You want a "full frame" CMOS sensor? Try this for size!

Discussion in 'Digital SLR' started by Bruce, Aug 31, 2010.

  1. Bruce

    Bruce Guest

    Canon Develops 8" x 8" CMOS Image Sensor (202 x 205mm)!

    http://preview.tinyurl.com/343lvow
    or:
    http://www.photographybay.com/2010/08/31/canon-develops-8-x-8-cmos-image-sensor/


    Canon Press Release:

    TOKYO, August 31, 2010—Canon Inc. announced today that it has
    successfully developed the world’s largest*1 CMOS image sensor, with a
    chip size measuring 202 x 205 mm. Because its expanded size enables
    greater light-gathering capability, the sensor is capable of capturing
    images in one one-hundredth the amount of light required by a
    professional-model digital SLR camera.

    At 202 x 205 mm, the newly developed CMOS sensor is among the largest
    chips that can be produced from a 12-inch (300 mm) wafer, and is
    approximately 40 times the size of Canon’s largest commercial CMOS
    sensor.*2

    In the past, enlarging the size of the sensor resulted in an increase
    in the amount of time required between the receiving and transmission
    of data signals, which posed a challenge to achieving high-speed
    readout. Canon, however, solved this problem through an innovative
    circuit design, making possible the realization of a massive
    video-compatible CMOS sensor. Additionally, by ensuring the cleanest
    of cleanroom environments during the production process, the sensor
    minimizes image imperfections and dust.

    Because the increased size of the new CMOS sensor allows more light to
    be gathered, it enables shooting in low-light environments. The sensor
    makes possible the image capture in one one-hundredth the amount of
    light required by a 35 mm full-frame CMOS sensor, facilitating the
    shooting of 60 frame-per-second video with a mere 0.3 lux of
    illumination.

    Potential applications for the new high-sensitivity CMOS sensor
    include the video recording of stars in the night sky and nocturnal
    animal behavior.

    Through the further development of distinctive CMOS image sensors,
    Canon will break new ground in the world of new image expression, in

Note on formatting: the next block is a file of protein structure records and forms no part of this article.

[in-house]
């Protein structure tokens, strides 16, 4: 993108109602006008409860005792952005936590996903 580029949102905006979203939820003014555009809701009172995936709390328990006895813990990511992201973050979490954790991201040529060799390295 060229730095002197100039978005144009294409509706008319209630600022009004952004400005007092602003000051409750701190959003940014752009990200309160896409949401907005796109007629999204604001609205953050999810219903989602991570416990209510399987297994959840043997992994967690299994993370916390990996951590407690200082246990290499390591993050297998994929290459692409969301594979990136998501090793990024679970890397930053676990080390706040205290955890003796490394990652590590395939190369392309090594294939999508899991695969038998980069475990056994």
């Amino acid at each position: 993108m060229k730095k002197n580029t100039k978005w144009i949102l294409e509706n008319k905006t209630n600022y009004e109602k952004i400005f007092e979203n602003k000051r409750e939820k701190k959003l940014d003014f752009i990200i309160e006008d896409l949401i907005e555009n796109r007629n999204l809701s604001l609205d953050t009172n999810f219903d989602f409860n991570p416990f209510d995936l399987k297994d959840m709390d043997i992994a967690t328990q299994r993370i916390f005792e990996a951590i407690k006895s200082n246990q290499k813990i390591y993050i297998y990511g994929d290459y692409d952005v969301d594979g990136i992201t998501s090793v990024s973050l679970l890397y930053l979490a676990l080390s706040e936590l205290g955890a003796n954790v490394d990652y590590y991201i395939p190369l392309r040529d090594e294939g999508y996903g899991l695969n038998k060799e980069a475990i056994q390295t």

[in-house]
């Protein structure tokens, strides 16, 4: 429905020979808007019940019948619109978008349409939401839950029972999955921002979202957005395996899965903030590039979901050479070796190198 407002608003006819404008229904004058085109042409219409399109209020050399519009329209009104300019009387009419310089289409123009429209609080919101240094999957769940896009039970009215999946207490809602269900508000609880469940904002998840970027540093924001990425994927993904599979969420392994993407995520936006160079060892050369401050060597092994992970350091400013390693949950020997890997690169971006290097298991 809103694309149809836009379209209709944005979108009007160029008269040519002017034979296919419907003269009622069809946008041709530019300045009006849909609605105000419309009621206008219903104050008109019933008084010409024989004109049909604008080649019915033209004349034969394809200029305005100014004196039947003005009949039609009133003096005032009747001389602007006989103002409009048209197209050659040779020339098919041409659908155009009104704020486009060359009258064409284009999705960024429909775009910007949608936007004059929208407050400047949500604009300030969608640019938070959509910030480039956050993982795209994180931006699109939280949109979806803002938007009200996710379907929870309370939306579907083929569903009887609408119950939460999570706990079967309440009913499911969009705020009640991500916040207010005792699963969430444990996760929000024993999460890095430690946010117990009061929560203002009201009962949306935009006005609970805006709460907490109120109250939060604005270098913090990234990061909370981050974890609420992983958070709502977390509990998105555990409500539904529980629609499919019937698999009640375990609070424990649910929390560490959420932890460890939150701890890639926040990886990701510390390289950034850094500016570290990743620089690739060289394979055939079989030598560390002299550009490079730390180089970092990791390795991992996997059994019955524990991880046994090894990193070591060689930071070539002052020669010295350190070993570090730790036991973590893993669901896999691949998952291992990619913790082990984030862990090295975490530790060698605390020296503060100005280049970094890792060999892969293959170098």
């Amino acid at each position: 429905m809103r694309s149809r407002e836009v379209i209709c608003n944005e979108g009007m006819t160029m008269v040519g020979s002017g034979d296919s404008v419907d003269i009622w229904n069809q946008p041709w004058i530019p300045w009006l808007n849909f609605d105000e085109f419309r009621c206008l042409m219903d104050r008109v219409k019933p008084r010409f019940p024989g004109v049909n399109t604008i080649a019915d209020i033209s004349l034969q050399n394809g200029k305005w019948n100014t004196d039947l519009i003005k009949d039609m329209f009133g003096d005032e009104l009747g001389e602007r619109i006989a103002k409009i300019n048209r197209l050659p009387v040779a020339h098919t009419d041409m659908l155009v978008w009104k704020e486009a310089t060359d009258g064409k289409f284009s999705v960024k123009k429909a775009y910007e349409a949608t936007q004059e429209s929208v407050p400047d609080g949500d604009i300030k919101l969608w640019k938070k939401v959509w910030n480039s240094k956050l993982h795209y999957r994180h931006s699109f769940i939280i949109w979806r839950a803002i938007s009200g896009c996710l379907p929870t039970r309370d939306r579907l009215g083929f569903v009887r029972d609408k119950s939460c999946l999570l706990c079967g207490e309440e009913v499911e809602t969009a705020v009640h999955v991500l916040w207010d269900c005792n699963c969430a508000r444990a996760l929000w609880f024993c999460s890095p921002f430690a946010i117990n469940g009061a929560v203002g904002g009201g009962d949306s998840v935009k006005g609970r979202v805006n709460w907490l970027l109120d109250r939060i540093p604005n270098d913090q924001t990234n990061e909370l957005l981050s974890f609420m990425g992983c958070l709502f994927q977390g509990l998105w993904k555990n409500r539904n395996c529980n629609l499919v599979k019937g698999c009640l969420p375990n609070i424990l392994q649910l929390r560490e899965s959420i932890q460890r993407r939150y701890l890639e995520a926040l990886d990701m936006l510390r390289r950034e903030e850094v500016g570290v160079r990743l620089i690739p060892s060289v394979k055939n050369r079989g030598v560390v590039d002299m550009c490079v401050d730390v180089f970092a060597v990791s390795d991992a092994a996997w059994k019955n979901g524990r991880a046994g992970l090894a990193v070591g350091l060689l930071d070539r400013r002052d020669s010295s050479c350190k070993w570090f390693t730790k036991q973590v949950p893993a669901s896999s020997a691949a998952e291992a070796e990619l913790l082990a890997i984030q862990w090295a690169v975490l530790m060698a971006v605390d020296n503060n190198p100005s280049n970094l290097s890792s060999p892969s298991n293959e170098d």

the area of still images as well as video.


    *1 As of August 27, 2010. Based on a Canon study.
    *2 The approximately 21.1 megapixel 35 mm full-frame CMOS sensor
    employed in the company’s EOS-1Ds Mark III and EOS 5D Mark II digital
    SLR cameras.
    *3 Approximately one-half the brightness of a moonlit night.
     
    Bruce, Aug 31, 2010
    #1
    1. Advertisements

  2. Must be low. 100 times more sensitive than a 24x36mm sensor,
    but only 40 times larger ... probably 8 to 10 MPix. :->

    -Wolfgang
     
    Wolfgang Weisselberg, Sep 5, 2010
    #2
    1. Advertisements

  3. Kennedy McEwen, Sep 5, 2010
    #3
  4. Not with that pixel size.

    All telescopes these days are diffraction limited, at
    anything from f/1 to f/30 depending on use. Even at
    f/30 that would require about a 7 to 10 micron pixel.

    Doug McDonald
     
    Doug McDonald, Sep 6, 2010
    #4
  5. How do you figure that?
    The f/0.95 lens puts 16x the light per unit area on the focal plane that
    the f/3.8 lens does. So the FF pixels would have to be 16x the area of
    the MFT pixels to get the same per-pixel light collecting ability.
     
    Kennedy McEwen, Sep 6, 2010
    #5
    1. Advertisements

Ask a Question

Want to reply to this thread or ask your own question?

You'll need to choose a username for the site, which only take a couple of moments (here). After that, you can post your question and our members will help you out.